You can create a simple Band Pass Filter by cupping your hand around your ear. Point your fingers behind you. Keep your finger tips touching your head and slowly move your palm farther and closer to your head. You can create a band pass filter with a range of about one octave.  The electronic filter I am designing has a range from about F3 to F#7, 4 octaves! (Contact me if you would like to purchase one.)

One analogy that I use to describe the path to hearing beats easier is a theatre curtain analogy.

The beats are like objects behind a theatre curtain, and we are sitting in the audience, trying to see what’s behind the curtain.

When we start trying to see those objects, the curtain is quite opaque, and while there are moments of translucence, most of the time we are just staring at velvet.

As a tuner practices trying to hear beats, the curtain begins to get thinner, and the moments of translucence last longer.

After years of experience, the curtain is virtually transparent.

By using some of the techniques I describe above, you may be able to achieve transparency sooner, rather than later.

Good luck.

When Should I Start Charging for my Piano Tunings?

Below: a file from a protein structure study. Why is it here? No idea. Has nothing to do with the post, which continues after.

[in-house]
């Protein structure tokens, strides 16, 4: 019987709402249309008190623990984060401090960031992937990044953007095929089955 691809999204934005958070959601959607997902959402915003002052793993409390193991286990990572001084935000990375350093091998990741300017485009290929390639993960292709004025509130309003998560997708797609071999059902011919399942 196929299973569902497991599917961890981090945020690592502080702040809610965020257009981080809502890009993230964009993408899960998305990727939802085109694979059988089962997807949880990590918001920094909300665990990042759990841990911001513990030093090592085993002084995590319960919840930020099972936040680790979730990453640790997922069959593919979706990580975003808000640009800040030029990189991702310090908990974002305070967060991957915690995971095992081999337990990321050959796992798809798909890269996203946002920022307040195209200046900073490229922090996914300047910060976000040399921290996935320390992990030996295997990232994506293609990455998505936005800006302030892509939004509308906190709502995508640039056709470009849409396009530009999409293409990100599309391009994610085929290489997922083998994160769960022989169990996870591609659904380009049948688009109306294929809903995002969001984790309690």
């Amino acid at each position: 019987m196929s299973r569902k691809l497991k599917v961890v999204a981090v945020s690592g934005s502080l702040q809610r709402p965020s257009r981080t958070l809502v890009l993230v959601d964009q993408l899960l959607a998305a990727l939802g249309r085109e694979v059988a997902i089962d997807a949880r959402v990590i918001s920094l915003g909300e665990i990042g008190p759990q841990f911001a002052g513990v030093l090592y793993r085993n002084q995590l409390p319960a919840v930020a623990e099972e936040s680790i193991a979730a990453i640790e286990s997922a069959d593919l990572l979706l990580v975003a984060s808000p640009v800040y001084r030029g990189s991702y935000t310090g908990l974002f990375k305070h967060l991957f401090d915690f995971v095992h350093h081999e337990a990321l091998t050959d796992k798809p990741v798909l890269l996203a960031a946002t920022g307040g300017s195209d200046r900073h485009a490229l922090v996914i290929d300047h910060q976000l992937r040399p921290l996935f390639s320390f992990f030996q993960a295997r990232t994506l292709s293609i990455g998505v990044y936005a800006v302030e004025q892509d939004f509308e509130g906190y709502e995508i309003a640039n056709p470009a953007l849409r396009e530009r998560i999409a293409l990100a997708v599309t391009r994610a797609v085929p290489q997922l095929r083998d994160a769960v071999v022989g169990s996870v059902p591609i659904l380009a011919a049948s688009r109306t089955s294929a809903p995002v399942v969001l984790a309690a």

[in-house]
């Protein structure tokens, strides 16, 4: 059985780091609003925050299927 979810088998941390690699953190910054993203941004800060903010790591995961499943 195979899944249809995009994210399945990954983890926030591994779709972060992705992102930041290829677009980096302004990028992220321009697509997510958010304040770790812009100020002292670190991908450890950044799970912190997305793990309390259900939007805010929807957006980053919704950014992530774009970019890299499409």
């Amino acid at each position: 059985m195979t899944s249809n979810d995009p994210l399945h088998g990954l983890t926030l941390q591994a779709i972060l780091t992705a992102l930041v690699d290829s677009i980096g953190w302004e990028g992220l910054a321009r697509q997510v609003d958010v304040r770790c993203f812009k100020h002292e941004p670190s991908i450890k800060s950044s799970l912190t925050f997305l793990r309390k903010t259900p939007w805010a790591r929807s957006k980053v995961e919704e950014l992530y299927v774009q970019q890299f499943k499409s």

How to make money tuning pianos

This question is thanks to Breanne who asked,

“With the 20 hour basic course, is that sufficient to start tuning locally? Or is the 3 different tuning classes for a total of 60 hours required for a certificate? [In other words, when is one] able to commence being an independent contractor and seek their own clients?
Thanks for your help,

Of course, an excellent question for anyone thinking of making some money tuning pianos.

First, the 20 hour course you refer to is the basic course I offer. I used to say “it is basically everything I learned in my first two years of learning to tune pianos”, but recently I have changed my focus. Now I am teaching all the best stuff I learned in my first two years, ignoring the stuff that I later had to unlearn, and replacing it with advanced techniques that I feel beginners are capable of learning. My philosophy is, if you want to learn how to tune a piano, you might as well learn the best way first, even if it may be a little more challenging, rather than learn a quick method that produces mediocre results, and then have to unlearn it, in order to learn a better technique in order to get better tunings.

Having said that, you will receive a certificate after each course you take from me. You can put it on your wall, share it with others, whatever you like. However, in piano tuning, the real credentials you have, are your tunings. A dealer or residential customer may give you a chance based on some evidence of training (although most of your referrals will be word of mouth) but it will be up to you, not the certificate, to get you a chance to tune the piano a second time.